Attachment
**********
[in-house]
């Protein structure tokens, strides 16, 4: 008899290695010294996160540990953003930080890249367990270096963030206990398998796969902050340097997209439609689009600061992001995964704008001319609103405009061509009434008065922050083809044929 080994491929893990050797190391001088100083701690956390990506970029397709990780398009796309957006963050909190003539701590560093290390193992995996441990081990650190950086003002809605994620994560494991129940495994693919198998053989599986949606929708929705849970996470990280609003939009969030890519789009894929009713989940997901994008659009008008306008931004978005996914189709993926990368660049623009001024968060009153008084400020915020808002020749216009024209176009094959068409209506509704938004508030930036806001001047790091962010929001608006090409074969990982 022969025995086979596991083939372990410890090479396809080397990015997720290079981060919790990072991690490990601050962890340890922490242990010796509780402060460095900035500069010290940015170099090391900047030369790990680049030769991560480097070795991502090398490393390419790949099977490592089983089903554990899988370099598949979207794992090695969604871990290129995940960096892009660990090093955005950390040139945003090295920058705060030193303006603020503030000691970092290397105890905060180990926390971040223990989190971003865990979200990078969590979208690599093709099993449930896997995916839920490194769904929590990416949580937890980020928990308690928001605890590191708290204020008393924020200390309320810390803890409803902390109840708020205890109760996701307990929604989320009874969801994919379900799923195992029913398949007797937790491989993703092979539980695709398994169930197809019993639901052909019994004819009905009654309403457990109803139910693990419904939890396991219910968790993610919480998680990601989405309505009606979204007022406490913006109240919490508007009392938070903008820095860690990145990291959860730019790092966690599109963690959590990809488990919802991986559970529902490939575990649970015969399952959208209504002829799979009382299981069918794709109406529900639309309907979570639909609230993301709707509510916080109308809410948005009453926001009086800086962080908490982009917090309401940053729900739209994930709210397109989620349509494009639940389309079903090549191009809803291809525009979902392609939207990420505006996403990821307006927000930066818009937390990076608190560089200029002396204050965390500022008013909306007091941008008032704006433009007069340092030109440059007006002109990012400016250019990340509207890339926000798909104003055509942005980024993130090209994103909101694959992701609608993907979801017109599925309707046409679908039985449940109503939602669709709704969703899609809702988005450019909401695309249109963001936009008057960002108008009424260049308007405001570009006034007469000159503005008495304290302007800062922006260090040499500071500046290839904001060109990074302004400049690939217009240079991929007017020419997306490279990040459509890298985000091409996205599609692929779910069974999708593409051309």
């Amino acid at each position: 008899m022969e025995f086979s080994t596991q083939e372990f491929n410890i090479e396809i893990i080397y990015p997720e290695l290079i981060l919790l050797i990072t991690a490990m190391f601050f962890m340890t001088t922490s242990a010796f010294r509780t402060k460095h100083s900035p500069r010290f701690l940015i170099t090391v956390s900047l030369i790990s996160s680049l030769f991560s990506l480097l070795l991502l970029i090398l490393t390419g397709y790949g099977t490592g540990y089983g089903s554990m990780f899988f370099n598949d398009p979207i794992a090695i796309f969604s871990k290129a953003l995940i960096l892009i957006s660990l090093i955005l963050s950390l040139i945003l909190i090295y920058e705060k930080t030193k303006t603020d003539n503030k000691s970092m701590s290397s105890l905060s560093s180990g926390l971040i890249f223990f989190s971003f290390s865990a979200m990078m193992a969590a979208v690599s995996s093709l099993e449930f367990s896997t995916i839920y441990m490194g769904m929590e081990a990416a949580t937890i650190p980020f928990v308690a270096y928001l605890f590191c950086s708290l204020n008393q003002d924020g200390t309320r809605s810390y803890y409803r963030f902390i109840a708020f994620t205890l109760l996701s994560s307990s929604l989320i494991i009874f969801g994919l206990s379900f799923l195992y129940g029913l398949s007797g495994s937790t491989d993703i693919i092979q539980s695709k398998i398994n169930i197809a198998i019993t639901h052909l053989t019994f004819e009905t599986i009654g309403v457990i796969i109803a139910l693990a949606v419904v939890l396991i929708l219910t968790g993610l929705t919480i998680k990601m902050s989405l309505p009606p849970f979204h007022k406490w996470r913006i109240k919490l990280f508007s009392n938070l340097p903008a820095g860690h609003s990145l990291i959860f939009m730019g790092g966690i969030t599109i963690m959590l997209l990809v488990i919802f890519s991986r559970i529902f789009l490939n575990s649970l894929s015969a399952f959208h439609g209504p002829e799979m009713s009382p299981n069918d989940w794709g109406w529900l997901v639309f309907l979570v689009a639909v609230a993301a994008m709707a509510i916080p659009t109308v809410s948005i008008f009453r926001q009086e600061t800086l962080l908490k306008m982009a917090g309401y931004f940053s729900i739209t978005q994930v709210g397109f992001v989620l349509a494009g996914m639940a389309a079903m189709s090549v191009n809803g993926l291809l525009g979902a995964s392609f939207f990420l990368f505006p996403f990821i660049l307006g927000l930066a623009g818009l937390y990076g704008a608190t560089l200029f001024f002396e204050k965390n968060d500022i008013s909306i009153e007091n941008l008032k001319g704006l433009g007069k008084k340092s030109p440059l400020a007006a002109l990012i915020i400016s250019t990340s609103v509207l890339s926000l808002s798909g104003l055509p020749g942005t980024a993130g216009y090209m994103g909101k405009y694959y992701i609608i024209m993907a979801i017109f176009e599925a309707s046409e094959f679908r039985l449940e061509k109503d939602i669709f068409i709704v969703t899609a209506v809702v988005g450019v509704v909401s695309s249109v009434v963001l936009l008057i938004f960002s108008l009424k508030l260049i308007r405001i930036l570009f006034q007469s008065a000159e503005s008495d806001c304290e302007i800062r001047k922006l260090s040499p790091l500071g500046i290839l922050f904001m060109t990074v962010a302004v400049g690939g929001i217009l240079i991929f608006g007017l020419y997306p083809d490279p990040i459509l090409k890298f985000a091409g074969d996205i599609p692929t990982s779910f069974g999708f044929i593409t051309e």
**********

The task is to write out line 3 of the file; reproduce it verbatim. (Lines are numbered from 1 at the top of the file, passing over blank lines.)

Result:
């Amino acid at each position: 008899m022969e025995f086979s080994t596991q083939e372990f491929n410890i090479e396809i893990i080397y990015p997720e290695l290079i981060l919790l050797i990072t991690a490990m190391f601050f962890m340890t001088t922490s242990a010796f010294r509780t402060k460095h100083s900035p500069r010290f701690l940015i170099t090391v956390s900047l030369i790990s996160s680049l030769f991560s990506l480097l070795l991502l970029i090398l490393t390419g397709y790949g099977t490592g540990y089983g089903s554990m990780f899988f370099n598949d398009p979207i794992a090695i796309f969604s871990k290129a953003l995940i960096l892009i957006s660990l090093i955005l963050s950390l040139i945003l909190i090295y920058e705060k930080t030193k303006t603020d003539n503030k000691s970092m701590s290397s105890l905060s560093s180990g926390l971040i890249f223990f989190s971003f290390s865990a979200m990078m193992a969590a979208v690599s995996s093709l099993e449930f367990s896997t995916i839920y441990m490194g769904m929590e081990a990416a949580t937890i650190p980020f928990v308690a270096y928001l605890f590191c950086s708290l204020n008393q003002d924020g200390t309320r809605s810390y803890y409803r963030f902390i109840a708020f994620t205890l109760l996701s994560s307990s929604l989320i494991i009874f969801g994919l206990s379900f799923l195992y129940g029913l398949s007797g495994s937790t491989d993703i693919i092979q539980s695709k398998i398994n169930i197809a198998i019993t639901h052909l053989t019994f004819e009905t599986i009654g309403v457990i796969i109803a139910l693990a949606v419904v939890l396991i929708l219910t968790g993610l929705t919480i998680k990601m902050s989405l309505p009606p849970f979204h007022k406490w996470r913006i109240k919490l990280f508007s009392n938070l340097p903008a820095g860690h609003s990145l990291i959860f939009m730019g790092g966690i969030t599109i963690m959590l997209l990809v488990i919802f890519s991986r559970i529902f789009l490939n575990s649970l894929s015969a399952f959208h439609g209504p002829e799979m009713s009382p299981n069918d989940w794709g109406w529900l997901v639309f309907l979570v689009a639909v609230a993301a994008m709707a509510i916080p659009t109308v809410s948005i008008f009453r926001q009086e600061t800086l962080l908490k306008m982009a917090g309401y931004f940053s729900i739209t978005q994930v709210g397109f992001v989620l349509a494009g996914m639940a389309a079903m189709s090549v191009n809803g993926l291809l525009g979902a995964s392609f939207f990420l990368f505006p996403f990821i660049l307006g927000l930066a623009g818009l937390y990076g704008a608190t560089l200029f001024f002396e204050k965390n968060d500022i008013s909306i009153e007091n941008l008032k001319g704006l433009g007069k008084k340092s030109p440059l400020a007006a002109l990012i915020i400016s250019t990340s609103v509207l890339s926000l808002s798909g104003l055509p020749g942005t980024a993130g216009y090209m994103g909101k405009y694959y992701i609608i024209m993907a979801i017109f176009e599925a309707s046409e094959f679908r039985l449940e061509k109503d939602i669709f068409i709704v969703t899609a209506v809702v988005g450019v509704v909401s695309s249109v009434v963001l936009l008057i938004f960002s108008l009424k508030l260049i308007r405001i930036l570009f006034q007469s008065a000159e503005s008495d806001c304290e302007i800062r001047k922006l260090s040499p790091l500071g500046i290839l922050f904001m060109t990074v962010a302004v400049g690939g929001i217009l240079i991929f608006g007017l020419y997306p083809d490279p990040i459509l090409k890298f985000a091409g074969d996205i599609p692929t990982s779910f069974g999708f044929i593409t051309e």